Mits was bit rough out of the box as expected and it had some HD geometry errors ("speed bumps") and some red push. (note: the Spot is a great place for Mits Tips and Tweaks). After I reduced the contrast and brightness levels, went through the convergence process and then I tweaked it using Ovation's AVIA disk. Then about six months later I had it ISF'd ... red push is gone, geometry is fixed and the gray scale was tweaked too. In 16 months set has worked fine. Love the HD (limited now to HBO, SHO, and PBS). DVDs are great (using a Panasonic RP-56 progressive player) and SD is okay to fine over Time Warner using SA2000HD. I understand that the newer Mits are leaving the factory in better shape now though an ISF is always desirable no matter the brand.


Recommend Mits? Yes.

Bruce
 

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IMO. the Mits is the best user and tech tweakable set on the market. So, while it may not have the best picture out of the box. In its price range, it has the potential to have the best picture (with some professional calibration or DIY magic).
 

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I've been considering a Mits myself. I have cable television right now but plan on getting a dish eventually. Do I need to purchase a HD receiver at the time I purchase a HD ready Mits.
 

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If you get a Mits, they are very nice out of the box, however, if you set aside some of your budget ($400-$800) to have it FULLY tweaked it will REALLY shine, when tweaked (with greyscale, I2c, geometry, etc...) they are probably the better if not the best consumer rptvs on the market today.
 

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I have a recomendations for you to check on a Mits before you buy.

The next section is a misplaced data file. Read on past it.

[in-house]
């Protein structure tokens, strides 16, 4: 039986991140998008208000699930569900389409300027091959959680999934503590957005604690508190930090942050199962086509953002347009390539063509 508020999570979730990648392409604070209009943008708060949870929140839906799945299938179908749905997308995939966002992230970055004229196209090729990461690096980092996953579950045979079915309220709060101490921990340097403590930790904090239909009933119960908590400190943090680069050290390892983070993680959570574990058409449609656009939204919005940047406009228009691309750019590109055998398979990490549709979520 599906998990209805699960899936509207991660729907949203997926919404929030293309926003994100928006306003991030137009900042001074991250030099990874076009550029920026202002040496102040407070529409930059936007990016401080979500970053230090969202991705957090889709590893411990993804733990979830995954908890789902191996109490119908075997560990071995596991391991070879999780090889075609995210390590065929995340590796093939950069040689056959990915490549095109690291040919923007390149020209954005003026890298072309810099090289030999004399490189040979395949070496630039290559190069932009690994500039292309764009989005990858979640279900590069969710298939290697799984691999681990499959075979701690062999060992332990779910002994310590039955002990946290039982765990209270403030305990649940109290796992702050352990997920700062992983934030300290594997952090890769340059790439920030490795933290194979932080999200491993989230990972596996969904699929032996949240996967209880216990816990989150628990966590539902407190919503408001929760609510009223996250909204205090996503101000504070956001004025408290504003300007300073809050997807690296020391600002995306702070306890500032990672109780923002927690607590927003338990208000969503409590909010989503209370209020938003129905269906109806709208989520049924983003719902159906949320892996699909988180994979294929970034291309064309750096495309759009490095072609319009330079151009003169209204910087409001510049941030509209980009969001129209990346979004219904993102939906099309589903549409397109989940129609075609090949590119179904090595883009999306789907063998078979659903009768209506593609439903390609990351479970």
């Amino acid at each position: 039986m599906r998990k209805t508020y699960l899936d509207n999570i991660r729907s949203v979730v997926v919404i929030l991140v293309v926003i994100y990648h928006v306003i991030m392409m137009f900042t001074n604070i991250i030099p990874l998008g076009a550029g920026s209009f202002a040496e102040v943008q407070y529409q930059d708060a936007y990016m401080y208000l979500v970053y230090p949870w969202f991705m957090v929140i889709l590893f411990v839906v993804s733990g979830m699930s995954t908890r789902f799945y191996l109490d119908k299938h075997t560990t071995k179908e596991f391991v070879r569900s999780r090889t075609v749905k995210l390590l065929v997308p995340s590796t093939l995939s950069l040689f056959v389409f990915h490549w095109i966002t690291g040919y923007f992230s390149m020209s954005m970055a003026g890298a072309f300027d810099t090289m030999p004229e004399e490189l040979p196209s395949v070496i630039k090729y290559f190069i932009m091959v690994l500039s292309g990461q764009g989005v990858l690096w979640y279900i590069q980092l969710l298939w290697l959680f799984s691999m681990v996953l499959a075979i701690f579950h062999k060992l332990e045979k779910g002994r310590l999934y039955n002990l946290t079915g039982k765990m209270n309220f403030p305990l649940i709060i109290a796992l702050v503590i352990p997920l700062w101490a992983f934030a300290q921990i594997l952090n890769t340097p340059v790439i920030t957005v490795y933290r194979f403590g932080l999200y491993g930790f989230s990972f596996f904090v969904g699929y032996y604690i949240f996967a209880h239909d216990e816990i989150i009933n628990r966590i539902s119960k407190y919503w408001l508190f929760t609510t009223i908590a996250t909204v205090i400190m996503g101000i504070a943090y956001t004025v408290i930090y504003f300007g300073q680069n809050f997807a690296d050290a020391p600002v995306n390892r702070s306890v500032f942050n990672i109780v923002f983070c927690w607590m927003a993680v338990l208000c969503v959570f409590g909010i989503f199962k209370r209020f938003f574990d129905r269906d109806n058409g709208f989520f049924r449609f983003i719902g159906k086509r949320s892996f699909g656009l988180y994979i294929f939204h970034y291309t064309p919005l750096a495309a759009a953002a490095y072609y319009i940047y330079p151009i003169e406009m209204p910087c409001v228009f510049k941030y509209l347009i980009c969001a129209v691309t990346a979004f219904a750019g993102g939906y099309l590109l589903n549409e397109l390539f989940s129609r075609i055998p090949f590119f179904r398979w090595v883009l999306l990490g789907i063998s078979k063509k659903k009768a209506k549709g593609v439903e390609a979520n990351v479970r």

Make sure that the powersupply can provide enough power. The deflection

circuitry draws power from the same source as the tubes. When you display a largely white image the guns can tap out a powersupply, robbing the deflection circuit of power needed to maintain geometry.


You can test this by displaying a test image on the screen used for setting Contrast levels. These images can be found on the Avia DVD & on various other generic DVD cleaning / calibration discs.


If you get distortion or the pin-cushion image then look at a different model.

I know this was a problem for some older Mits and may have been fixed. But better to check it before you buy. Just have the clerk feed a DVD into it and display the Contrast Calibration Image. You will know right away without any messing around.


And something else to consider. Mits uses Electrostatic focus controls as opposed to Servo controlled focus.


It is way to involved to explain here, but there is plenty of info on the net about it.


And I believe the Mits only allow a global Convergence setting for 4:3 & 16:9. Where as other manufacturers allow setting Convergence for each mode.


these are just some things to look for / into.


good luck.


eric.
 

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Let me try and clear some things up. It seems that the above poster has had a past experience with a Mits set. They obviously have no experience with the 16:9 HD Mits sets. Let me try and clear up some comments which can be very misleading.

Quote:
Make sure that the powersupply can provide enough power. The deflection

circuitry draws power from the same source as the tubes. When you display a largely white image the guns can tap out a powersupply, robbing the deflection circuit of power needed to maintain geometry.


You can test this by displaying a test image on the screen used for setting Contrast levels. These images can be found on the Avia DVD & on various other generic DVD cleaning / calibration discs.


If you get distortion or the pin-cushion image then look at a different model.